13. In vivo skin chromophore mapping using a multimode imaging dermoscope (SkinSpec)

    NASA Astrophysics Data System (ADS)

    MacKinnon, Nicholas; Vasefi, Fartash; Gussakovsky, Eugene; Bearman, Gregory; Chave, Robert; Farkas, Daniel L.

    2013-02-01

    We introduce a multimode dermoscope (SkinSpectTM) we developed for early detection of melanoma by combining fluorescence, polarization and hyperspectral imaging. Acquired reflection image datacubes were input to a wavelength-dependent linear model to extract the relative contributions of skin chromophores at every pixel. The oxy-hemoglobin, deoxy hemoglobin, melanin concentrations, and hemoglobin oxygen saturation by the single step linear least square fitting and Kubelka-Munk tissue model using cross polarization data cubes were presented. The comprehensive data obtained by SkinSpect can be utilized to improve the accuracy of skin chromophore decomposition algorithm with less computation cost. As an example in this work, the deoxy-hemoglobin over-estimation error in highly pigmented lesion due to melanin and deoxy hemoglobin spectral cross talk were analyzed and corrected using two-step linear least square fitting procedure at different wavelength ranges. The proposed method also tested in skin with underlying vein area for validating the proof of concept.

  14. Homogeneous transport in a heterogeneous membrane: water diffusion across human stratum corneum in vivo.

    PubMed Central

    Kalia, Y N; Pirot, F; Guy, R H

    1996-01-01

    The objective of this study was to determine whether a structurally heterogeneous biomembrane, human stratum corneum (SC), behaved as a homogeneous barrier to water transport. The question is relevant because the principal function of the SC in vivo is to provide a barrier to the insensible loss of tissue water across the skin. Impedance spectra (IS) of the skin and measurements of the rate of transepidermal water loss (TEWL) were recorded sequentially in vivo in human subjects as layers of the SC were progressively removed by the serial application of adhesive tape strips. The low-frequency (< or = 100 rad s-1) impedance of skin was much more significantly affected by tape stripping than the higher frequency values; removal of the outermost SC layer had the largest effect. In contrast, TEWL changed little as the outer SC layers were stripped off, but increased dramatically when 6-8 microns of the tissue had been removed. It follows that the two noninvasive techniques probe SC barrier integrity in somewhat different ways. After SC removal, recovery of barrier function, as assessed by increasing values of the low-frequency impedance, apparently proceeded faster than TEWL decreased to the prestripping control. The variation of TEWL as a function of SC removal behaved in a manner entirely consistent with a homogeneous barrier, thereby permitting the apparent SC diffusivity of water to be found. Skin impedance (low frequency) was correlated with the relative concentration of water within the SC, thus providing an in vivo probe for skin hydration. Finally, the SC permeability coefficient to water, as a function of SC thickness, was calculated and correlated with the corresponding values of skin admittance derived from IS. PMID:8913606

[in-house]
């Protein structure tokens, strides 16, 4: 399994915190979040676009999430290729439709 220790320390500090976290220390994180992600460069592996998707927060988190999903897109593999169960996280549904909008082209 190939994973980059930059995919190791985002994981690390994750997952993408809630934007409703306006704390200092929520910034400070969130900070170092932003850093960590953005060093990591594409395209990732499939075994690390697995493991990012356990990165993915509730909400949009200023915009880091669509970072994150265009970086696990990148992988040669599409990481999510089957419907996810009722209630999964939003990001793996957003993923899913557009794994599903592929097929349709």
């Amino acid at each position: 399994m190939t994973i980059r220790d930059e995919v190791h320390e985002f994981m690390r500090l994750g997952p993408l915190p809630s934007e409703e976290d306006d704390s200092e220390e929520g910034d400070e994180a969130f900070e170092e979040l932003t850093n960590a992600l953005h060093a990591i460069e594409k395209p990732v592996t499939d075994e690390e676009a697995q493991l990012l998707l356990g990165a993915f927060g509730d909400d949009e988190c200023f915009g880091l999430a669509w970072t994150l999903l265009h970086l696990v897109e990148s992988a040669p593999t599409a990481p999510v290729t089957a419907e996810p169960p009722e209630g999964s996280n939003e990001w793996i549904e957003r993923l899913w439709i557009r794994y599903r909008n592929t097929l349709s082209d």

15. Histological study of subcutaneous fat at NIR laser treatment of the rat skin in vivo

    NASA Astrophysics Data System (ADS)

    Yanina, I. Y.; Svenskaya, Yu. I.; Navolokin, N. A.; Matveeva, O. V.; Bucharskaya, A. B.; Maslyakova, G. N.; Gorin, D. A.; Sukhorukov, G. B.; Tuchin, V. V.

    2015-07-01

    The goal of this work is to quantify impact of in vivo photochemical treatment using indocyanine green (ICG) or encapsulated ICG and NIR laser irradiation through skin of rat with obesity by the follow up tissue sampling and histochemistry. After 1 hour elapsed since 1-min light exposure samples of rat skin with subcutaneous tissue of thickness of 1.5-2.5 mm were taken by surgery from rats within marked 4-zones of the skin site. For hematoxylin-eosin histological examination of excised tissue samples, fixation was carried out by 10%-formaldehyde solution. For ICG and encapsulated ICG subcutaneous injection and subsequent 1-min diode laser irradiation with power density of 8 W/cm2, different necrotic regions with lipolysis of subcutaneous fat were observed. The obtained data can be used for safe layer-by-layer laser treatment of obesity and cellulite.

  16. Human Epidermal Langerhans Cells Maintain Immune Homeostasis in Skin by Activating Skin Resident Regulatory T Cells

    PubMed Central

    Seneschal, Julien; Clark, Rachael A.; Gehad, Ahmed; Baecher-Allan, Clare M.; Kupper, Thomas S.

    2013-01-01

    Recent discoveries indicate that the skin of a normal individual contains 10-20 billion resident memory T cells ( which include various T helper, T cytotoxic, and T regulatory subsets, that are poised to respond to environmental antigens. Using only autologous human tissues, we report that both in vitro and in vivo, resting epidermal Langerhan cells (LC) selectively and specifically induced the activation and proliferation of skin resident regulatory T cells (Treg), a minor subset of skin resident memory T cells. In the presence of foreign pathogen, however, the same LC activated and induced proliferation of effector memory T (Tem) cells and limited Treg cells activation. These underappreciated properties of LC: namely maintenance of tolerance in normal skin, and activation of protective skin resident memory T cells upon infectious challenge, help clarify the role of LC in skin. PMID:22560445